The Environmental Consequences section will document, for example, if changes in flow from operational changes or dam breaching could hinder the establishment or change the composition of wetland vegetation and its role as feeding, sheltering and breeding habitat for wildlife.
Hydrology and Hydraulics
The NEPA evaluation will determine how each alternative is expected to change reservoir elevations, water releases from the dams, including spill, flow and stages (water levels) in the river channel downstream of the 14 federal Columbia River System projects. The Affected Environment section will describe the climate and hydrology of the Columbia River and its sub-basins, within the United States to downstream of Bonneville Dam, the reservoirs and reservoir operations of the basin (focusing on these 14 dams) and summary descriptions of the river reaches between dams.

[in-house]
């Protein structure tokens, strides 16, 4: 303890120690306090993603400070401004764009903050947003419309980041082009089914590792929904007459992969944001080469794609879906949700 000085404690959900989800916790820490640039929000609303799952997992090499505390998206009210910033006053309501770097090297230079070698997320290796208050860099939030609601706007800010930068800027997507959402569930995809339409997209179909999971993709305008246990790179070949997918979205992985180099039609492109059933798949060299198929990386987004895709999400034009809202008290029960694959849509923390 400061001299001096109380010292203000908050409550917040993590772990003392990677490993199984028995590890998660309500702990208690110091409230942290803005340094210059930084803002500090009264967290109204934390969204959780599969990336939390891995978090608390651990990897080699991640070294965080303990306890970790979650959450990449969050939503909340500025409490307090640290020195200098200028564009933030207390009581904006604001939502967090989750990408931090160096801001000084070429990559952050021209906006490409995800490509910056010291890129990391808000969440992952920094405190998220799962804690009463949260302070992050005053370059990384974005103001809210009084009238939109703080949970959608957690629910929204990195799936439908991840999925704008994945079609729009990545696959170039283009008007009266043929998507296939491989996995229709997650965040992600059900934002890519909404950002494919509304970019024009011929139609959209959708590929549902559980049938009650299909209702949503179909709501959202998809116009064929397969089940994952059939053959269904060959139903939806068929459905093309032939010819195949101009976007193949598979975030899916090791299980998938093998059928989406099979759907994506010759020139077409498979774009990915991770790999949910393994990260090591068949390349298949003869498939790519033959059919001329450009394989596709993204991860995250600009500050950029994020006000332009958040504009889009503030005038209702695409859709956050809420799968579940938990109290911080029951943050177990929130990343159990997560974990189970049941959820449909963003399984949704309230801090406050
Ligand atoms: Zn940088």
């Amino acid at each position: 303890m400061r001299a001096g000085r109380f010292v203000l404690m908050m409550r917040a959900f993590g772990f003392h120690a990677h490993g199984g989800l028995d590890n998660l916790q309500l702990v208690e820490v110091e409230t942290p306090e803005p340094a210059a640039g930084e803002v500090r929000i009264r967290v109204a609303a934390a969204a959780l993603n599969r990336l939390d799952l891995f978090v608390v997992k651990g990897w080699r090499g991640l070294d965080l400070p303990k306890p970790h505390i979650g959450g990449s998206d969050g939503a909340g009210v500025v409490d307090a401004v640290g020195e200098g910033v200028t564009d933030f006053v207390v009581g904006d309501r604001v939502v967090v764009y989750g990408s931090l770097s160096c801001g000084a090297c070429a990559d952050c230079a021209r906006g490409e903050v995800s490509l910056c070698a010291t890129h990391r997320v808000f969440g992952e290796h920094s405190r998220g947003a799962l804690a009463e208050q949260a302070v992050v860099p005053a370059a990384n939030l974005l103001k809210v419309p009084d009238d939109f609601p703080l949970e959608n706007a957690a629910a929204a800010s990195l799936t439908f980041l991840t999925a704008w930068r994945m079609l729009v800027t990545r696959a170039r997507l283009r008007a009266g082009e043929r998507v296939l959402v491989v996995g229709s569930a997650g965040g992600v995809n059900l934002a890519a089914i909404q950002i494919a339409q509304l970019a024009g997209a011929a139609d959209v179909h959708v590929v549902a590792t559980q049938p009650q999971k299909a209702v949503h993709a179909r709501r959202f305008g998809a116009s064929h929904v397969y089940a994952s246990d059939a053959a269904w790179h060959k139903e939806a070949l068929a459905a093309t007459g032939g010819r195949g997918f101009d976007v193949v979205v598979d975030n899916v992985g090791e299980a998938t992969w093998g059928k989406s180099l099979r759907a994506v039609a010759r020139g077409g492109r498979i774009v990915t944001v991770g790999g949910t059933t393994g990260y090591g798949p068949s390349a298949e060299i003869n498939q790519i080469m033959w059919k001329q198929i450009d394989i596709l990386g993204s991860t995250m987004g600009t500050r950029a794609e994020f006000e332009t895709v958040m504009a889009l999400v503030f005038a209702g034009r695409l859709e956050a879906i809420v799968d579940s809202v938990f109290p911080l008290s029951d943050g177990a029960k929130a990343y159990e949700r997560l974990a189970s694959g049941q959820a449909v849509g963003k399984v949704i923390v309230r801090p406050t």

The Environmental Consequences section will document, for example, the daily simulated effect of changed operations on reservoir elevation, discharge and spill, and any hydrologically connected reservoir or river downstream.
Geomorphology and Sediment Transport
The Affected Environment section will describe the baseline geology, geomorphology and sediment transport characteristics within Columbia River System reservoirs, and the downstream river reaches within the United States.
The Environmental Consequences section will document, for example, where operational changes to river flow and stage could alter a river’s capacity to move sediment.
The NEPA evaluation will determine how each alternative is expected to impact
- water temperature;
- total dissolved gas and other physical, chemical and biological conditions; and